Don’t get me wrong, this deal could be a lot worse, and it certainly addresses something that at least resembles a team need; perhaps not one that would be in the Flyers’ actual top 3 needs, but a need nonetheless. I also don’t think that’s where a team that’s fairly tight against the cap, or will be when they put Chris Pronger back on the LTIR, and with Philly’s myriad problems should be spending its money, but then logic seems never to have dictated a Paul Holmgren contract offer. (This also probably necessitates that rumored Braydon Coburn trade, which still doesn’t make any sense to me.)

If Friedman’s conjecture is to be believed, the same will likely be true, though probably to a lesser extent, of Briere. He comes in with a significantly diminished scoring numbers by comparison, but if his deal is even in Lecavalier’s ballpark in terms of salary and not specifically term, that has to be considered a huge win. Teams have reportedly been sniffing around and very interested, but one has to wonder exactly how valuable he will be. He will almost certainly be overpaid, as anyone who hits the open market tends to be, and that’s what I don’t understand.

The thing that baffles me — and I suppose we’ll see where it lands with Briere — is the fact that teams are willing to go long-term and, more importantly, front-load these deals as a means of keeping the cap hit down, or even, as Friedman notes, push them out an additional year or two more than they would have liked. Do they not understand that cap recapture is a thing now? Do they not realize that amnesty buyouts go away at the end of next summer? You can’t just stash a problem contract, which any theoretical long-term agreements with 33- and 35-year-old players almost always become, any more; they’re going to count against your cap no matter what happens to that player.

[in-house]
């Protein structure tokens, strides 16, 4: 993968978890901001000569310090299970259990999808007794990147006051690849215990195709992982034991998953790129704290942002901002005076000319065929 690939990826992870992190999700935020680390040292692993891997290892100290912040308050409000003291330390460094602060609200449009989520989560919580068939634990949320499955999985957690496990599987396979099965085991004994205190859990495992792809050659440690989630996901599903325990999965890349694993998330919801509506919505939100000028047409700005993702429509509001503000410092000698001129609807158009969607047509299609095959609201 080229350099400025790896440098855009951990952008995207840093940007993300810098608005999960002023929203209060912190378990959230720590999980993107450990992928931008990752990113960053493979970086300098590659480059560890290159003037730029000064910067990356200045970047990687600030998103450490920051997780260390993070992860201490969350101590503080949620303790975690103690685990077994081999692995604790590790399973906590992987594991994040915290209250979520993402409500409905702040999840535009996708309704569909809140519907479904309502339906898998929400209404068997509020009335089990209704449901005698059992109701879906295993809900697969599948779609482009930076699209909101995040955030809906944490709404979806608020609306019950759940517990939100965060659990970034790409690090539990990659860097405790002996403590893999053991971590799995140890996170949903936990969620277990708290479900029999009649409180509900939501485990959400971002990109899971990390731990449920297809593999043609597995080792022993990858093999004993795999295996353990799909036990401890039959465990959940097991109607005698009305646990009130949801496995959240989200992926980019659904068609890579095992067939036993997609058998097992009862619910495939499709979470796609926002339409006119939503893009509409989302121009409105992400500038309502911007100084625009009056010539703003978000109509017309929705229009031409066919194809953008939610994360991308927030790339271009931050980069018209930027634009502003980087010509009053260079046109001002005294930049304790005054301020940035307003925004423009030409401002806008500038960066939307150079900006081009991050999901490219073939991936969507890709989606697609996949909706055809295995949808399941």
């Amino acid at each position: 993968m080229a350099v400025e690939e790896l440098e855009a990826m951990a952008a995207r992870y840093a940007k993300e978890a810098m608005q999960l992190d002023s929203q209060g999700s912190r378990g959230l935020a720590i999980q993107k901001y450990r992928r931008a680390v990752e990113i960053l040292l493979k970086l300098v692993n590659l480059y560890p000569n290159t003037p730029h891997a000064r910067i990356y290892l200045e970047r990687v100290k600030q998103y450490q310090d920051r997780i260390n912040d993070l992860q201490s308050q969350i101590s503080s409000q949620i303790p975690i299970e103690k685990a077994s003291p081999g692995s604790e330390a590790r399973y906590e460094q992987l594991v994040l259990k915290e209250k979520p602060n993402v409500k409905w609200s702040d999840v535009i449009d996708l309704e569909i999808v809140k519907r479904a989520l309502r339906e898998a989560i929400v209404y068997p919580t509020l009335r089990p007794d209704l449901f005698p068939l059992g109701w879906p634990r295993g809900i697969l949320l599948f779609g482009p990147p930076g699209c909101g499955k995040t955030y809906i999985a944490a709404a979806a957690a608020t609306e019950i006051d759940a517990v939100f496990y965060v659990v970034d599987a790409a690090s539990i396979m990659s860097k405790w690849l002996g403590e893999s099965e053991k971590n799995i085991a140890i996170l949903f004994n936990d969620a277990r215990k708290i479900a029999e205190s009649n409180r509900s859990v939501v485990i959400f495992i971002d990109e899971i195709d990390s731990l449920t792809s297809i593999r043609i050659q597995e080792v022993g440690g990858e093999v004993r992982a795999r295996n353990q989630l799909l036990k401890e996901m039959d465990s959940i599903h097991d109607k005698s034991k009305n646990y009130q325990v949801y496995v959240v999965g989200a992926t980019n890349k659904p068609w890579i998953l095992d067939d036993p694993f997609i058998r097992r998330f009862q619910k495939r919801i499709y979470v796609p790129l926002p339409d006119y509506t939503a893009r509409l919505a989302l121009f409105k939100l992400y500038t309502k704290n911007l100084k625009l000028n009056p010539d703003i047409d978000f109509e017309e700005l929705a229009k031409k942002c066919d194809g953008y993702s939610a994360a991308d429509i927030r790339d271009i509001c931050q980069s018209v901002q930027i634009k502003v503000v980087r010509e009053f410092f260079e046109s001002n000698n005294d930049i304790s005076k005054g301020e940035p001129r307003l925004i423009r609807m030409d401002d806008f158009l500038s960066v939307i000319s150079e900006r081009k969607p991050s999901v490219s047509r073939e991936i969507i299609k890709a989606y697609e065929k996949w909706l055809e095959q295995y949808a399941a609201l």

These are the things that just caused a lockout, more or less: Overpaying aging free agents because of who they used to be and not necessarily who they are and certainly not who they will be; tacking on extra dummy years as a means of circumventing the cap by driving down annual impact. We’re less than six months from the memorandum of understanding being signed on that thing and this is what the first open-market deals of the summer will be? Gosh. Lots of suppositions going on here, I know, but it never would have been a stretch for someone to tell you, “GMs won’t have learned anything about what the owners consider untenable.”

The good news for Holmgren, and whoever signs Briere hoping he’ll round back into form, is that these deals won’t look so bad when the cap explodes once the new Canadian TV deals come in. Three years from now when Lecavalier is playing like Briere did this season and Briere is out of the league, the cap will slightly higher than it was for 2013. People probably won’t make as big a deal about these contracts, but they’re going to stink, and the Flyers and Briere’s new team will probably still have holes in their lineup. If they’re lucky, they won’t get saddled with the blame there, not that they won’t deserve some of it.

Teams will always hamstring themselves in pursuit of a Cup. That much is plain. Will contracts like these for players like this get anyone any closer? History tells us that they probably won’t. But NHL general managers seem to specialize in not learning from history, so here we are. Can’t wait to see what Jarome Iginla gets on Friday.